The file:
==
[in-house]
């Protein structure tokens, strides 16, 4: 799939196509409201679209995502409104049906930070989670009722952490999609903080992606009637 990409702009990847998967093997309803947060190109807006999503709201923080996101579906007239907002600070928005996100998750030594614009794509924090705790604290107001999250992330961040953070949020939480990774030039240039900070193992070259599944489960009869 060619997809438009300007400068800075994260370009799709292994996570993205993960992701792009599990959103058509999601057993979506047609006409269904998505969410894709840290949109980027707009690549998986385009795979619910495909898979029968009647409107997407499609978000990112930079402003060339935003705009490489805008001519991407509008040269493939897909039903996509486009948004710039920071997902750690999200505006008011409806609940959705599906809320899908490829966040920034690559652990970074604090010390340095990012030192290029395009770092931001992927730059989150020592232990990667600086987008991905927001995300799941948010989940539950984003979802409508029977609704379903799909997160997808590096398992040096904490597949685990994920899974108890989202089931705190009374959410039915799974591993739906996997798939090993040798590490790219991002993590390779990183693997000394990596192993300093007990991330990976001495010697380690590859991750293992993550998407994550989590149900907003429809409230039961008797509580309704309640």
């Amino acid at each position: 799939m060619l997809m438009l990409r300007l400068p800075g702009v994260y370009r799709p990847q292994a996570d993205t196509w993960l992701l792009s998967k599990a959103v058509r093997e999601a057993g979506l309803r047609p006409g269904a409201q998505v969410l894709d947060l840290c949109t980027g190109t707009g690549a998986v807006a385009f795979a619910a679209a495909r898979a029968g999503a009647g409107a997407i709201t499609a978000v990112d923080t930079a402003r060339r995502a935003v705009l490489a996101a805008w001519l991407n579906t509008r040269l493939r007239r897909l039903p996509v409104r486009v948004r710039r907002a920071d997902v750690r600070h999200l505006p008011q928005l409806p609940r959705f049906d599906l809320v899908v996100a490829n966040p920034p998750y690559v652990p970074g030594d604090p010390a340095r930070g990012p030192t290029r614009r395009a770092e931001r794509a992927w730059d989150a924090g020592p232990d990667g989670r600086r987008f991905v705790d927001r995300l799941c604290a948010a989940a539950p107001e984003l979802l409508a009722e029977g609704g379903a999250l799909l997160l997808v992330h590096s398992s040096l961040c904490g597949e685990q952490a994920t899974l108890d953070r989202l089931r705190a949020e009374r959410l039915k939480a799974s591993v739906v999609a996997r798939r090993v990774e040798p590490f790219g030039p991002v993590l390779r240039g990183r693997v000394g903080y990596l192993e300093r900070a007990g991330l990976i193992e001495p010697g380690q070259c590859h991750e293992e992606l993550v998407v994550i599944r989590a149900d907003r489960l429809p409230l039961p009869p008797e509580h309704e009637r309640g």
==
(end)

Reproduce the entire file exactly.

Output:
[in-house]
């Protein structure tokens, strides 16, 4: 799939196509409201679209995502409104049906930070989670009722952490999609903080992606009637 990409702009990847998967093997309803947060190109807006999503709201923080996101579906007239907002600070928005996100998750030594614009794509924090705790604290107001999250992330961040953070949020939480990774030039240039900070193992070259599944489960009869 060619997809438009300007400068800075994260370009799709292994996570993205993960992701792009599990959103058509999601057993979506047609006409269904998505969410894709840290949109980027707009690549998986385009795979619910495909898979029968009647409107997407499609978000990112930079402003060339935003705009490489805008001519991407509008040269493939897909039903996509486009948004710039920071997902750690999200505006008011409806609940959705599906809320899908490829966040920034690559652990970074604090010390340095990012030192290029395009770092931001992927730059989150020592232990990667600086987008991905927001995300799941948010989940539950984003979802409508029977609704379903799909997160997808590096398992040096904490597949685990994920899974108890989202089931705190009374959410039915799974591993739906996997798939090993040798590490790219991002993590390779990183693997000394990596192993300093007990991330990976001495010697380690590859991750293992993550998407994550989590149900907003429809409230039961008797509580309704309640």
């Amino acid at each position: 799939m060619l997809m438009l990409r300007l400068p800075g702009v994260y370009r799709p990847q292994a996570d993205t196509w993960l992701l792009s998967k599990a959103v058509r093997e999601a057993g979506l309803r047609p006409g269904a409201q998505v969410l894709d947060l840290c949109t980027g190109t707009g690549a998986v807006a385009f795979a619910a679209a495909r898979a029968g999503a009647g409107a997407i709201t499609a978000v990112d923080t930079a402003r060339r995502a935003v705009l490489a996101a805008w001519l991407n579906t509008r040269l493939r007239r897909l039903p996509v409104r486009v948004r710039r907002a920071d997902v750690r600070h999200l505006p008011q928005l409806p609940r959705f049906d599906l809320v899908v996100a490829n966040p920034p998750y690559v652990p970074g030594d604090p010390a340095r930070g990012p030192t290029r614009r395009a770092e931001r794509a992927w730059d989150a924090g020592p232990d990667g989670r600086r987008f991905v705790d927001r995300l799941c604290a948010a989940a539950p107001e984003l979802l409508a009722e029977g609704g379903a999250l799909l997160l997808v992330h590096s398992s040096l961040c904490g597949e685990q952490a994920t899974l108890d953070r989202l089931r705190a949020e009374r959410l039915k939480a799974s591993v739906v999609a996997r798939r090993v990774e040798p590490f790219g030039p991002v993590l390779r240039g990183r693997v000394g903080y990596l192993e300093r900070a007990g991330l990976i193992e001495p010697g380690q070259c590859h991750e293992e992606l993550v998407v994550i599944r989590a149900d907003r489960l429809p409230l039961p009869p008797e509580h309704e009637r309640g």